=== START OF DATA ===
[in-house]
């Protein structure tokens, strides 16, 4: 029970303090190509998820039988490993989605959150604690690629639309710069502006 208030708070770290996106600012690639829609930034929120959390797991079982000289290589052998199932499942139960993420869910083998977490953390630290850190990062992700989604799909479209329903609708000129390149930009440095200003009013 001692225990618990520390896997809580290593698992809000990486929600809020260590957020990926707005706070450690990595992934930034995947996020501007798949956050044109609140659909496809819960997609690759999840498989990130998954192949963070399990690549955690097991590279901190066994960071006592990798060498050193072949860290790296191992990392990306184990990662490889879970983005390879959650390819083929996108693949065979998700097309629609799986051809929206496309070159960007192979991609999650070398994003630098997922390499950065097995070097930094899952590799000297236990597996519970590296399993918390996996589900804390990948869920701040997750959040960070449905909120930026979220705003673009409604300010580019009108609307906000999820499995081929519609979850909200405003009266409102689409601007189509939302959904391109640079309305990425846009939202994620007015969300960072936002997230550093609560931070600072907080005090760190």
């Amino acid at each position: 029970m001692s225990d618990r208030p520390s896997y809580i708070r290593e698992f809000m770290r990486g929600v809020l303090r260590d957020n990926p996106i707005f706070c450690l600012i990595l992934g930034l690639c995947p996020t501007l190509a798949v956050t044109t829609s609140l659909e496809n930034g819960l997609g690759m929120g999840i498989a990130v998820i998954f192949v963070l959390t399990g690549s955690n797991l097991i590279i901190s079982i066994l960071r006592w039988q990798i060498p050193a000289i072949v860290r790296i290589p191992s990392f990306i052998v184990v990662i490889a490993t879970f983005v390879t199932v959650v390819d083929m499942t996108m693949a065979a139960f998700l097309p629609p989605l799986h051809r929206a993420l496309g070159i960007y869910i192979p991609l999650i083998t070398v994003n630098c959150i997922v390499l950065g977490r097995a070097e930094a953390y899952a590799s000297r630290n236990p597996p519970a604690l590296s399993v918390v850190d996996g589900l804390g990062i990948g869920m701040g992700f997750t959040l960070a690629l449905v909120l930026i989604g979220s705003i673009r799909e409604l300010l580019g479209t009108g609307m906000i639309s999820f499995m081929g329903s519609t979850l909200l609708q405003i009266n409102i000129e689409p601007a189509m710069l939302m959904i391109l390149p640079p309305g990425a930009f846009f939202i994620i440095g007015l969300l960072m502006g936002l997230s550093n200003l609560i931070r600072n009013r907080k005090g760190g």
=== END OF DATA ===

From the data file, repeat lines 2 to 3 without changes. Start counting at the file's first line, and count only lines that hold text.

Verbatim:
């Protein structure tokens, strides 16, 4: 029970303090190509998820039988490993989605959150604690690629639309710069502006 208030708070770290996106600012690639829609930034929120959390797991079982000289290589052998199932499942139960993420869910083998977490953390630290850190990062992700989604799909479209329903609708000129390149930009440095200003009013 001692225990618990520390896997809580290593698992809000990486929600809020260590957020990926707005706070450690990595992934930034995947996020501007798949956050044109609140659909496809819960997609690759999840498989990130998954192949963070399990690549955690097991590279901190066994960071006592990798060498050193072949860290790296191992990392990306184990990662490889879970983005390879959650390819083929996108693949065979998700097309629609799986051809929206496309070159960007192979991609999650070398994003630098997922390499950065097995070097930094899952590799000297236990597996519970590296399993918390996996589900804390990948869920701040997750959040960070449905909120930026979220705003673009409604300010580019009108609307906000999820499995081929519609979850909200405003009266409102689409601007189509939302959904391109640079309305990425846009939202994620007015969300960072936002997230550093609560931070600072907080005090760190």
């Amino acid at each position: 029970m001692s225990d618990r208030p520390s896997y809580i708070r290593e698992f809000m770290r990486g929600v809020l303090r260590d957020n990926p996106i707005f706070c450690l600012i990595l992934g930034l690639c995947p996020t501007l190509a798949v956050t044109t829609s609140l659909e496809n930034g819960l997609g690759m929120g999840i498989a990130v998820i998954f192949v963070l959390t399990g690549s955690n797991l097991i590279i901190s079982i066994l960071r006592w039988q990798i060498p050193a000289i072949v860290r790296i290589p191992s990392f990306i052998v184990v990662i490889a490993t879970f983005v390879t199932v959650v390819d083929m499942t996108m693949a065979a139960f998700l097309p629609p989605l799986h051809r929206a993420l496309g070159i960007y869910i192979p991609l999650i083998t070398v994003n630098c959150i997922v390499l950065g977490r097995a070097e930094a953390y899952a590799s000297r630290n236990p597996p519970a604690l590296s399993v918390v850190d996996g589900l804390g990062i990948g869920m701040g992700f997750t959040l960070a690629l449905v909120l930026i989604g979220s705003i673009r799909e409604l300010l580019g479209t009108g609307m906000i639309s999820f499995m081929g329903s519609t979850l909200l609708q405003i009266n409102i000129e689409p601007a189509m710069l939302m959904i391109l390149p640079p309305g990425a930009f846009f939202i994620i440095g007015l969300l960072m502006g936002l997230s550093n200003l609560i931070r600072n009013r907080k005090g760190g």